Looking back, 2017 was one of the most memorable years of my life. Madelyn turned 1, Tucker was born, Troy and I got new jobs, and we moved cross-country from St. Pete, Florida to Austin, Texas, which now feels like home. As 2018 approaches, I’m looking forward to embracing the stability that stems from all the big life changes this past year has brought. Here’s to a year of continued growth and bountiful love.
This has been a Christmas week to remember. It was our first Christmas in our new home, with two kids, and with both sets of grandparents here to celebrate it with them.
When you become a parent, you get to relive that sense of wonder you felt when you were a kid around the holidays. You’re given the chance to rekindle family traditions, leave behind the ones that stir up sad memories, and start your own. All the while, your Christmas wish list becomes less about gifts for yourself and more about your children — the big wish being that they’ll grow up with gratitude not just for the gifts they get but for the generosity they symbolize.
As 2018 approaches, I’m feeling grateful for my family — especially Madelyn, Tucker and Troy, the best gifts of all.
I spend a lot of time thinking about how I can instill confidence in Madelyn. She’s only 20 months old, but she’s already so impressionable.
Growing up, I struggled with anorexia and disordered eating for more than a decade and had no confidence. It took me awhile to regain it, and it’s stronger in some areas of my life than others.
These days, I’m most confident in my role as a mother.
As a mom, I want to show Madelyn that there’s beauty in imperfections, that her self worth isn’t determined by the numbers on a scale, that success is measured not just by our wins but by how we handle inevitable losses. It’s hard teaching this to a 20-month-old, so I try to hint at it in other ways — by the way I interact with her and the books I read to her.
Lately, her favorite book has been “She Persisted,” which profiles 13 American women who found the confidence and courage they needed to fight for what was right and pursue professions traditionally dominated by men. I recently bought the book for Madelyn, assuming she wouldn’t be interested in it yet because it’s geared toward older children.
But she discovered it in her book basket and now hands it to me multiple times a day, shouting “Reeeed!” She listens to me read vignettes about Ruby Bridges, Virginia Apgar, Nelly Bly, and Sonia Sotomayor with a look of wonder and possibility in her eyes.
She gets excited seeing illustrations of the women and shouts “guurl!” and “mommy!” when she sees them (because at her age, every storybook girl is a mommy). Even though she doesn’t understand most of the words I’m reading, I like to think she understands there’s something special about these girls/mommies/women and that, like them, she’s capable of achieving greatness.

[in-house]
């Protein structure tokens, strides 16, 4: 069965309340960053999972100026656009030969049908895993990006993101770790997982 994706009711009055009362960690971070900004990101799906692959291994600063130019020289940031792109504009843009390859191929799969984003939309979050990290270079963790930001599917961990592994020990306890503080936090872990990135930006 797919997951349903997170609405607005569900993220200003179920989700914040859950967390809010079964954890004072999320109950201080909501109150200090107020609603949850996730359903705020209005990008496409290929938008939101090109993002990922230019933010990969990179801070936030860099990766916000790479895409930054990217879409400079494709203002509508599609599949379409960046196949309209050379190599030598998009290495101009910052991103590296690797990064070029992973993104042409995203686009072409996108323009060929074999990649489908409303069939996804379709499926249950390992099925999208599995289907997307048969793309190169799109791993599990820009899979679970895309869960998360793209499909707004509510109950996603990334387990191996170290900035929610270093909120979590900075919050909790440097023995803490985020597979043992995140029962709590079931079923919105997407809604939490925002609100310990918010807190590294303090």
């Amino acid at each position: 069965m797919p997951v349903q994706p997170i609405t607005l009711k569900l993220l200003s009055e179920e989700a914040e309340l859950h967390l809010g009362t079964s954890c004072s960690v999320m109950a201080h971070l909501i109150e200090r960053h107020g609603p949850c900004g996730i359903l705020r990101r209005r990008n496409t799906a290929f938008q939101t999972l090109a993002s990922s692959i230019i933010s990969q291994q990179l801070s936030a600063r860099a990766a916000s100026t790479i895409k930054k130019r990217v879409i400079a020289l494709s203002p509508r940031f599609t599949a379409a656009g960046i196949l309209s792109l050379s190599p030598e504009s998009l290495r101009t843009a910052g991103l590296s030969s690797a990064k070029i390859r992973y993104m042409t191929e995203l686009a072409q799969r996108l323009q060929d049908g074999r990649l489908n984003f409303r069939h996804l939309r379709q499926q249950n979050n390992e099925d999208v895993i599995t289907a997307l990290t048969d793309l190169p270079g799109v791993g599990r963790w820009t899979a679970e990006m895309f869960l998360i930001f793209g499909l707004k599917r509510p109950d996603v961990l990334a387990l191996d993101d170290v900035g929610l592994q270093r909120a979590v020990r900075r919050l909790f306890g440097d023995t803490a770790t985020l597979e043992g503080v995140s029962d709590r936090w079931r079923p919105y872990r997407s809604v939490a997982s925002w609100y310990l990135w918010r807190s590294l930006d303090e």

As Sally Ride says in the book: “Young girls need to see role models in whatever careers they may choose, just so they can picture themselves doing those jobs someday. You can’t be what you can’t see.”
Kids see role models not just in real life, but in books, on TV, and in their imaginations. If they’re lucky, they see them at home. As a child, my mom was my role model. Mom wasn’t college educated and didn’t have a fancy job, but she worked hard at being a good mother. Most of all, I was in awe of her courage.
Mom was diagnosed with breast cancer when she was just 36 years old. As the disease spread to her bone marrow, liver and brain, she grew too weak to even stand or smile. But even at her weakest, she was my greatest source of strength.
It’s been 20 years since Mom passed away, and I still seek inspiration from her perseverance and persistence. She showed me that courage isn’t always grandiose; it takes shape in both small steps and strides.
As a mom, I’m shaped by my own mom and the story of my past. I try to be a role model by taking care of myself, by not critiquing my body out loud, and by pursuing my career while giving my kids all the attention and love they need at home. Some days, it’s all about small steps. Other days, strides.
I like to think that all of this will make a difference in my kids’ lives — and that my husband Troy and I can provide Madelyn and Tucker with the ability to confidently and courageously see all that they can be.
On Wednesday, September 6, we welcomed our second child, Tucker William Tarpley, into the world. Needless to say, we are so in love with him! We adore watching him and his big sister, Madelyn get to know one another. Madelyn and Tucker are close in age — just 19 months apart — and we hope they’ll always be close as brother and sister.